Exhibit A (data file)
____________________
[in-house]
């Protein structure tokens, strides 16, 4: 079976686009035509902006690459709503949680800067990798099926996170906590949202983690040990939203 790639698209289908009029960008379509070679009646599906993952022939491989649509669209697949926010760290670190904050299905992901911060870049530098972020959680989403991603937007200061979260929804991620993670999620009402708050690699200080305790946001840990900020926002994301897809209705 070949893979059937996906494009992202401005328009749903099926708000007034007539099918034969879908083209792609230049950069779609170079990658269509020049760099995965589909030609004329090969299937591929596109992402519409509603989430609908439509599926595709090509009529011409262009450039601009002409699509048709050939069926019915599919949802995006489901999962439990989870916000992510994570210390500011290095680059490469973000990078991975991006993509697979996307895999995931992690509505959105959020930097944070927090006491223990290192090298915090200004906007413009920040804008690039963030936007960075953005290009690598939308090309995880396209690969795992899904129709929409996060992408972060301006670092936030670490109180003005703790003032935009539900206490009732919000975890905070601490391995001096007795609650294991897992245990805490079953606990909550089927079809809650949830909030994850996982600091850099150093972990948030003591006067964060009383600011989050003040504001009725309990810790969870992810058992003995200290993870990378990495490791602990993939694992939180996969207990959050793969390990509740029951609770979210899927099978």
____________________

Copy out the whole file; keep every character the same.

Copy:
[in-house]
């Protein structure tokens, strides 16, 4: 079976686009035509902006690459709503949680800067990798099926996170906590949202983690040990939203 790639698209289908009029960008379509070679009646599906993952022939491989649509669209697949926010760290670190904050299905992901911060870049530098972020959680989403991603937007200061979260929804991620993670999620009402708050690699200080305790946001840990900020926002994301897809209705 070949893979059937996906494009992202401005328009749903099926708000007034007539099918034969879908083209792609230049950069779609170079990658269509020049760099995965589909030609004329090969299937591929596109992402519409509603989430609908439509599926595709090509009529011409262009450039601009002409699509048709050939069926019915599919949802995006489901999962439990989870916000992510994570210390500011290095680059490469973000990078991975991006993509697979996307895999995931992690509505959105959020930097944070927090006491223990290192090298915090200004906007413009920040804008690039963030936007960075953005290009690598939308090309995880396209690969795992899904129709929409996060992408972060301006670092936030670490109180003005703790003032935009539900206490009732919000975890905070601490391995001096007795609650294991897992245990805490079953606990909550089927079809809650949830909030994850996982600091850099150093972990948030003591006067964060009383600011989050003040504001009725309990810790969870992810058992003995200290993870990378990495490791602990993939694992939180996969207990959050793969390990509740029951609770979210899927099978």